May 28, 2012 / 10:46 AM / 7 years ago

EURO GOVT-Spanish debt suffers as bank bailout costs weigh

* Spanish/German yield spread hits euro-era high 512 bps

* Rising Bankia bailout costs weigh, yield hits 6.5 pct

* Bunds ease as Greek polls give pro-bailout parties lead

By William James

LONDON, May 28 (Reuters) - The risk premium on Spanish debt hit a euro-era high on Monday, and looked set to keep rising as investors factored in the growing cost to the public purse of shoring up the country’s banking sector.

A Spanish government source said the country may use government debt to recapitalise its fourth-largest lender Bankia , which last week asked for a 19 billion euro bailout to stem losses related to soured property loans.

“Spain is under a lot of pressure right now on Bankia and the never-ending cost of the bailout there,” a trader said.

The plan could bump up Spain’s national debt, adding pressure to public finances already strained by stifling austerity and weak growth. On Friday, the country’s wealthiest autonomous region said it would need government help to plug a funding gap.

The gap between Spanish and German 10-year bond yields, which measures the risk investors attach to holding Spain’s debt rather than safe-haven German Bunds, widened to 512 basis points - its widest in the 13-year history of the euro.

The 10-year Spanish bond yield rose to 6.5 percent, reaching its highest since November 2011 when the European Central Bank was forced to step in and buy the country’s debt to bring yields down.

As borrowing costs climb towards their record high of 6.8 percent, investors will grow increasingly wary of the added burden of refinancing maturing debt at such high levels.

“It will take a bit of time before it drives up the average cost of funding, but we’re talking about only being comfortable with that for a month or two,” said Elisabeth Afseth, analyst at Investec in London.

“If it goes on for much longer it just adds to the burden of fiscal consolidation. If a large part of that is spent on paying a premium to borrow, it just makes it so much harder.”

Ireland and Portugal were frozen out of capital markets and forced to seek international bailouts soon after their yields topped 7 percent. It is unclear whether current bailout provision would be enough to rescue Spain.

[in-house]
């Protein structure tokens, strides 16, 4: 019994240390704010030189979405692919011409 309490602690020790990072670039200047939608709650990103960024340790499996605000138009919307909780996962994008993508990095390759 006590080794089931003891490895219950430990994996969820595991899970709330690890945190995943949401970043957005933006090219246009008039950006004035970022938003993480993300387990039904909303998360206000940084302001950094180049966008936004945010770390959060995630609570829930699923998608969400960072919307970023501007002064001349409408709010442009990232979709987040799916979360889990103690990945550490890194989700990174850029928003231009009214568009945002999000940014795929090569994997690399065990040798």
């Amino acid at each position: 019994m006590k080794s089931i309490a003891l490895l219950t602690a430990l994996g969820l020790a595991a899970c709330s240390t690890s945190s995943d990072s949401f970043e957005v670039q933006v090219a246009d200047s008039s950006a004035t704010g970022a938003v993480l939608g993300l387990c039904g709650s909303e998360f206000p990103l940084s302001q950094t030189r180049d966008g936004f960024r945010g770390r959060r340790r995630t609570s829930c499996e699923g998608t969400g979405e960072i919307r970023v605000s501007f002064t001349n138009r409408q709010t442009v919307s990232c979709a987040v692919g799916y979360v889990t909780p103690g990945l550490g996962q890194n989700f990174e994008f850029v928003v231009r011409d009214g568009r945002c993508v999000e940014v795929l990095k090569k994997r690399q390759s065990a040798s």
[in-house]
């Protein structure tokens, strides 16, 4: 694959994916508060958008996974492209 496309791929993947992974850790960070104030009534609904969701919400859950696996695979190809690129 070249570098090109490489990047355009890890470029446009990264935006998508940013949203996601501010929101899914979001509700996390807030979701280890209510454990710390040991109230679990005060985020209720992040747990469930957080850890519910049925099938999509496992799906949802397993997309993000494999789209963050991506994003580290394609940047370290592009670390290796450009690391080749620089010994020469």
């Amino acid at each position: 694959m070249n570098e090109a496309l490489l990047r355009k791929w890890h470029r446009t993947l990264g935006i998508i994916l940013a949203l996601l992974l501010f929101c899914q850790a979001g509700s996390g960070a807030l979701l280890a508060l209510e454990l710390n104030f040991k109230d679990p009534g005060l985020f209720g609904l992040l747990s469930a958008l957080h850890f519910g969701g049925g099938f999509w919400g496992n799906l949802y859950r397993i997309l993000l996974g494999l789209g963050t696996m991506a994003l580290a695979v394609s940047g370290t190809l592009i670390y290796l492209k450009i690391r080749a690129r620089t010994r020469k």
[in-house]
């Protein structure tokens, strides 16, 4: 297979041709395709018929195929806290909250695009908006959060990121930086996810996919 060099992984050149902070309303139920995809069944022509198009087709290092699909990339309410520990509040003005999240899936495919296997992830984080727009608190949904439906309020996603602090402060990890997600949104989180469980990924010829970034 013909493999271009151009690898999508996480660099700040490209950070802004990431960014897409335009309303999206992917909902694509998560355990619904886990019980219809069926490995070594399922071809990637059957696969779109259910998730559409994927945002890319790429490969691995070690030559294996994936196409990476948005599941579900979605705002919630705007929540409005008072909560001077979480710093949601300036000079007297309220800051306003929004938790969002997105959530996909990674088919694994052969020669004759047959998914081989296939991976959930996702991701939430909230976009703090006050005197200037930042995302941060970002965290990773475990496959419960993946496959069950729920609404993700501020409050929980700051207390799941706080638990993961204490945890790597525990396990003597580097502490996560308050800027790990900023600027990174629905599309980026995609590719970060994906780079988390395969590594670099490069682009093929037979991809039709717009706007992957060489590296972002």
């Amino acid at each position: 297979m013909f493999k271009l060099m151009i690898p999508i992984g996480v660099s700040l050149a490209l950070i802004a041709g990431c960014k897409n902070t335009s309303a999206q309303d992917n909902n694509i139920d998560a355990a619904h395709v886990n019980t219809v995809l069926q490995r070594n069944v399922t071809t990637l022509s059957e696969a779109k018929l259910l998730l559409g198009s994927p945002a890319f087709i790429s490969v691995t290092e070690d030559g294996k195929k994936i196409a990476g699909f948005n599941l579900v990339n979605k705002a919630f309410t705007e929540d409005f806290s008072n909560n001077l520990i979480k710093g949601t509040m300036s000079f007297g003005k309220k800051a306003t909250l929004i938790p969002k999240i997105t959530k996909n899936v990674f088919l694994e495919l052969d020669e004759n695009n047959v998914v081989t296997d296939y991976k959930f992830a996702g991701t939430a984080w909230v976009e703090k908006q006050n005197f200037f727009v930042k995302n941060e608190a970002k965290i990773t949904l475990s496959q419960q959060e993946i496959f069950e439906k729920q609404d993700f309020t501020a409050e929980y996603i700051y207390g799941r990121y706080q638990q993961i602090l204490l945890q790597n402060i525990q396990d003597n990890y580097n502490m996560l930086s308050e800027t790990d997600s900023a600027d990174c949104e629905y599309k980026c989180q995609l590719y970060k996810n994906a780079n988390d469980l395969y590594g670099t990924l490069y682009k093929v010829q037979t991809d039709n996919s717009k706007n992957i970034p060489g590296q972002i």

Trading volumes were low with parts of Europe closed and the U.S. market shut until Tuesday due to a public holiday.


Despite the rising concern about Spain, worries over Greece and its future in the euro zone were calmed by signs the country may be able to form a pro-bailout government following its June 17 elections.

German Bund futures eased 17 ticks on the day to 144.06, after hitting a record high of 144.55 last week, when Greek voters looked to be backing parties that might abandon the terms of its bailout deal ahead of a June 17 election.

Opinion polls over the weekend showed Greece’s conservatives have regained a lead that could allow them to form a government committed to keeping the country in the euro zone.

Nevertheless, few in the market saw German debt falling far in the run-up to the elections while policymakers continue to make little progress towards a longer-term solution to the region’s problems.

“I don’t know if it makes sense in the medium to long term to have Bunds at these expensive levels, but until we get some kind of decent shot at a resolution in Europe they’re going to remain very well-bid,” the trader said.

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